The American press released material in which it is frankly stated that NATO expansion did not always benefit the alliance. Libertarian-speaking senior fellow at the Cato Institute, Ted Carpenter, discusses this. He publishes his reasoning on the pages of The National Interest (NI).
According to Carpenter, countries have appeared in NATO in recent years that at least do not strengthen the alliance. The American expert writes that, by and large, the admission of a number of countries to the military bloc led to the weakening of the alliance.
Ted Carpenter considers the countries that become a "burden" for NATO primarily the Balkan republics: Slovenia, Albania, Montenegro, Macedonia (North Macedonia).
According to a researcher at the American Cato Institute, the total military potential of these countries is at a low level, and in the event of problems with their security, the entire alliance will have to side with them. Carpenter is not sure if this is in the best interests of NATO as a whole.
Carpenter said he was confident that the policy of moving NATO towards Russia's borders had a negative effect on the alliance itself. He calls the admission of the Baltic republics into NATO a mistake, which now, being part of a military bloc, have brought to naught good-neighborly relations not only with Moscow, but also with Minsk. As a result, Belarus only strengthened its position in terms of Russia's main ally. Carpenter also opposes US plans to admit Georgia and Ukraine to NATO. According to him, this will definitely not add strength to the alliance.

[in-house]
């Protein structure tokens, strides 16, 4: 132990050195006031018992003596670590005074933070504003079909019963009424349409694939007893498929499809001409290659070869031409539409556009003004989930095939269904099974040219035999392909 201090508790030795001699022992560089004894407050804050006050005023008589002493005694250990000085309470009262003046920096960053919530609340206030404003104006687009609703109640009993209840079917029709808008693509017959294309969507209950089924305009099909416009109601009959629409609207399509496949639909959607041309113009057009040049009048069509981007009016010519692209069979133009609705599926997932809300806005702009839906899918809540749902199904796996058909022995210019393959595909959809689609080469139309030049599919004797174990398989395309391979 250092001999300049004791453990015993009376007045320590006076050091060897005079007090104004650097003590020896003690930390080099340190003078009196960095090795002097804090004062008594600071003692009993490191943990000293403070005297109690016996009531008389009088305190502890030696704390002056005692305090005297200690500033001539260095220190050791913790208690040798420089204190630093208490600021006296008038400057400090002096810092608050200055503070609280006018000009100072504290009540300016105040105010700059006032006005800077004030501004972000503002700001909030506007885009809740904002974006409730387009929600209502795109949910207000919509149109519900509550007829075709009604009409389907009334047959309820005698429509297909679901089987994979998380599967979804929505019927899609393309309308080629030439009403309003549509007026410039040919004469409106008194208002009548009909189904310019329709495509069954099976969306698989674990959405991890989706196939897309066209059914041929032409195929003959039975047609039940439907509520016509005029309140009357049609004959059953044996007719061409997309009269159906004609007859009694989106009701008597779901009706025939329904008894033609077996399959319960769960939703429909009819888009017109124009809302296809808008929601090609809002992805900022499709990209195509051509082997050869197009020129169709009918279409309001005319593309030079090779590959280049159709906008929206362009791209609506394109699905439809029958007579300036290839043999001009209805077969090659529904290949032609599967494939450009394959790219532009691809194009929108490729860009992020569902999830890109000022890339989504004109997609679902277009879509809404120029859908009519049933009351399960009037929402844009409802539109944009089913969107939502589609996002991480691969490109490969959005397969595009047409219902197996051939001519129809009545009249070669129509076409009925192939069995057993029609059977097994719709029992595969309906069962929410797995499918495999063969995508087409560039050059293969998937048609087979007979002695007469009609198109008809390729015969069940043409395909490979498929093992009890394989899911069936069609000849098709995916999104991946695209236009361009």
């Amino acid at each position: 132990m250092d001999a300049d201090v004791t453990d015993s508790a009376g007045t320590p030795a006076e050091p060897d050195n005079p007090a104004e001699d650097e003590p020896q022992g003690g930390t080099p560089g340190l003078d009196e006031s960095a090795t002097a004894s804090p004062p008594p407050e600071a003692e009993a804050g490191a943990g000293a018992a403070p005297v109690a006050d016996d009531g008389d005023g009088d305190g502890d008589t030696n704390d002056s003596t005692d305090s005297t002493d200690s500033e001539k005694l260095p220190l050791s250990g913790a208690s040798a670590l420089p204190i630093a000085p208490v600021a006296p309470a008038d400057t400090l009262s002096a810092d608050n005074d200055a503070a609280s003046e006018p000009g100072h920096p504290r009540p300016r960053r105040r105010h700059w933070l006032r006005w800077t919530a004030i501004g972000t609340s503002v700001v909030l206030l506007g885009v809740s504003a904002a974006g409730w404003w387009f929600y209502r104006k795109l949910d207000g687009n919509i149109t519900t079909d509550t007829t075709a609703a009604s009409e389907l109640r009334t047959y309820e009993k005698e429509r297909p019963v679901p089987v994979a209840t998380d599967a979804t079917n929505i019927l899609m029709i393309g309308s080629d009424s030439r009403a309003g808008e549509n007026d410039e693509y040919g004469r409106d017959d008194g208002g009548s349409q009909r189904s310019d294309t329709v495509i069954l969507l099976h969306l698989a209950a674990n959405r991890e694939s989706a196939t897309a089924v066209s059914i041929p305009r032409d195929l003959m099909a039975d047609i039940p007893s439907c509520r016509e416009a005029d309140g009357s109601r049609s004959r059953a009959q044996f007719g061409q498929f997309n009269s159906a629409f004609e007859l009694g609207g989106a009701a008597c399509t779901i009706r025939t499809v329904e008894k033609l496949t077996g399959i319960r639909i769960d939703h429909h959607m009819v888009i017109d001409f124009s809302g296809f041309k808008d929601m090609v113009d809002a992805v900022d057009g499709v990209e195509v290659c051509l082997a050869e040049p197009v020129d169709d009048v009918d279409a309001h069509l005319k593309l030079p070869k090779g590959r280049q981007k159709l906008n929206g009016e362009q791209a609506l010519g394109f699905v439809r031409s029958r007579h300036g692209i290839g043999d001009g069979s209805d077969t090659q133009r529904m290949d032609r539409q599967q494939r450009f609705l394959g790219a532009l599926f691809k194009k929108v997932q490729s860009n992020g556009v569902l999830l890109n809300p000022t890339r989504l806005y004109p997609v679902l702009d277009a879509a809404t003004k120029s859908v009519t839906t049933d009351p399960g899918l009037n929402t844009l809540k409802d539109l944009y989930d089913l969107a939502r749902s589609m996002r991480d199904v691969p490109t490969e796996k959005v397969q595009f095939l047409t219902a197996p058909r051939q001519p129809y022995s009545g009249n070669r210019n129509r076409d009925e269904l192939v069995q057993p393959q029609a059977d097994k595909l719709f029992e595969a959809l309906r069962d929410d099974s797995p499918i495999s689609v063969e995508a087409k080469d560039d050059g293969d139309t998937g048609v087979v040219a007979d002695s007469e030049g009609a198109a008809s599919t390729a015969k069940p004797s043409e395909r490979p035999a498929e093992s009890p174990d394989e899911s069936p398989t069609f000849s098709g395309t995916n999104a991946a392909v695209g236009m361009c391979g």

It should be noted that the Cato Institute is a private American structure that is not funded by the state. Earlier, representatives of the institute opposed the NATO operation in Yugoslavia and Iraq, but supported the introduction of American troops into Afghanistan. The inglorious withdrawal of US troops from Afghanistan gave the institute staff a reason to say that the authorities, on the whole, acted incorrectly, the operation had no coherent strategy.